At the peak of the flip-phone era, I was assigned the lead in developing an experience strategy that would take Motorola’s secondary-display into the future.
My responsibilities included establishing a strategy and set of principles, defining a use-case catalog, conceptualizing new valuable features, and delivering a Mobile Interface Guideline to be implemented by a global development team.
This strategy would help make the Razr a global phenomenon, while paving the way for future wearables and Android features.
The process began with the insight that the secondary-display satisfied unique user needs, such as providing glanceable and discreet information with size and input limitations.
I was inspired by new trends including Micro-games and RSS content feeds. I saw these as platforms perfectly suited for closed-lid interactions, and could help our customers drive ARPU revenue.
I also sought to create a UI that respected the aesthetic of the object—a novel concept at the time. Insights included making the UI light-on-dark, and centering content to suit the symmetrical devices. I also sought to include “Motoness” into the design by incorporating familiar signature elements.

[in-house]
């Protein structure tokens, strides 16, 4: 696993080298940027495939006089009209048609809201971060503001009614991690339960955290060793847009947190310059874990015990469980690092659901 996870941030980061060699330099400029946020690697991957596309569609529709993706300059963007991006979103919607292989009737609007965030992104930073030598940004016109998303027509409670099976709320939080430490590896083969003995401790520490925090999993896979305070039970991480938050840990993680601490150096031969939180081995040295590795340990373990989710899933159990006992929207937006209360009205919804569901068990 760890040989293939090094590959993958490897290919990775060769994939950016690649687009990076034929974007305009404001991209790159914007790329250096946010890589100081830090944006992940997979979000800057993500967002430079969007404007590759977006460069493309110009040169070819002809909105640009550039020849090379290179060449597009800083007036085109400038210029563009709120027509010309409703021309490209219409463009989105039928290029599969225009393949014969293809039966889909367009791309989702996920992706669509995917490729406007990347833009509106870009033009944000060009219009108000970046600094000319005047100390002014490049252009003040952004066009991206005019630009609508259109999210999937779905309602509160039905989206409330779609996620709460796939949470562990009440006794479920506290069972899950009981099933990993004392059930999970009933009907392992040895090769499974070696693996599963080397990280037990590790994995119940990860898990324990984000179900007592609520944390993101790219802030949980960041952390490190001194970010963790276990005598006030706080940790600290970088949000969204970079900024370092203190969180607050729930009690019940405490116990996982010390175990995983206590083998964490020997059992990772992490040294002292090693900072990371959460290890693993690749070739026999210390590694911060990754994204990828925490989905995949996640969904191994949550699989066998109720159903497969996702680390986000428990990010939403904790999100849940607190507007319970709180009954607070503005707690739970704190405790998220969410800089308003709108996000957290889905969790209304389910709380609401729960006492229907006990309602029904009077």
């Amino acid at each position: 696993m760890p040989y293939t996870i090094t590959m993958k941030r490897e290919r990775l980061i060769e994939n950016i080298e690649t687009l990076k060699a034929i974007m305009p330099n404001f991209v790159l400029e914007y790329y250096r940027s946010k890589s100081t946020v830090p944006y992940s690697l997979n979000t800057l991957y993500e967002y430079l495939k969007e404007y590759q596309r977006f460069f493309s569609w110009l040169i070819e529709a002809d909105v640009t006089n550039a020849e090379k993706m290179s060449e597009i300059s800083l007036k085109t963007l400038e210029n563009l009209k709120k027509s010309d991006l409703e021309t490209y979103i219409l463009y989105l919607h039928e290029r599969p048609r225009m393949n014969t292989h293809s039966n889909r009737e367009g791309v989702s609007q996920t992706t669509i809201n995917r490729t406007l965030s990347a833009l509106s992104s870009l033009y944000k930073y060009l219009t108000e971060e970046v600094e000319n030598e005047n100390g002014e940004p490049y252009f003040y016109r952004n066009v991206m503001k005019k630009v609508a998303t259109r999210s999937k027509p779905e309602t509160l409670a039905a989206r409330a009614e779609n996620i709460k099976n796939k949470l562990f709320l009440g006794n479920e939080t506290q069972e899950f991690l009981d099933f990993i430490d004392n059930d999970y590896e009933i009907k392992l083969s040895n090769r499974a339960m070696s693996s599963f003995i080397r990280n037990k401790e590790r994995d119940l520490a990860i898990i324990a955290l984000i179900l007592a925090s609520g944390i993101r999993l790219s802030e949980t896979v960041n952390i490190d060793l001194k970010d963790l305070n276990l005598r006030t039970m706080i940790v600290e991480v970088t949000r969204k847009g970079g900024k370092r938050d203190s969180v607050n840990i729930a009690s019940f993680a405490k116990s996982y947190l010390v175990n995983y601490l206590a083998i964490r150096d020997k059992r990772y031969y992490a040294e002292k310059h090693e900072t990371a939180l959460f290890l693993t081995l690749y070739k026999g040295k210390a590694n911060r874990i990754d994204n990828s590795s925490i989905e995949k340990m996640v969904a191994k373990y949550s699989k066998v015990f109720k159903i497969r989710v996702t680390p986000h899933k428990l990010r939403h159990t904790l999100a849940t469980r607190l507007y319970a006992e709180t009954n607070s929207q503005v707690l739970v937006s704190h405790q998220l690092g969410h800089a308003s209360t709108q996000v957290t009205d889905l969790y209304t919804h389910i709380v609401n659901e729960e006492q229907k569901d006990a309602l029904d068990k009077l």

Finally, I envisioned a future in which the Secondary Display became a wholly independent accessory, providing basic features without ever taking your phone out of your pocket.
The end result was the delivery of Mobile Interface Guidelines that specified everything necessary to build the new design. The Secondary Display MIG has been applied to numerous phones since.
Later influence with Active Display
Later influence with Active Display
Innovations included a unique behavioral strategy for secondary display usage. The resulting design delights users while providing a unique new product framework and lucrative opportunities for carriers to generate revenue. 
My accessory concept was realized years later with MotoACTV (2011) and the Moto 360 smartwatch, where influence can be found in the glanceable status use-cases, light-on-dark design, centered icons, and crown interactions. More than a decade later, the Apple Watch would exhibit these same design patterns and styles.
The ambient, glanceable strategy also helped inspired Active Display, a technology that differentiates Motorola's smartphone handsets.
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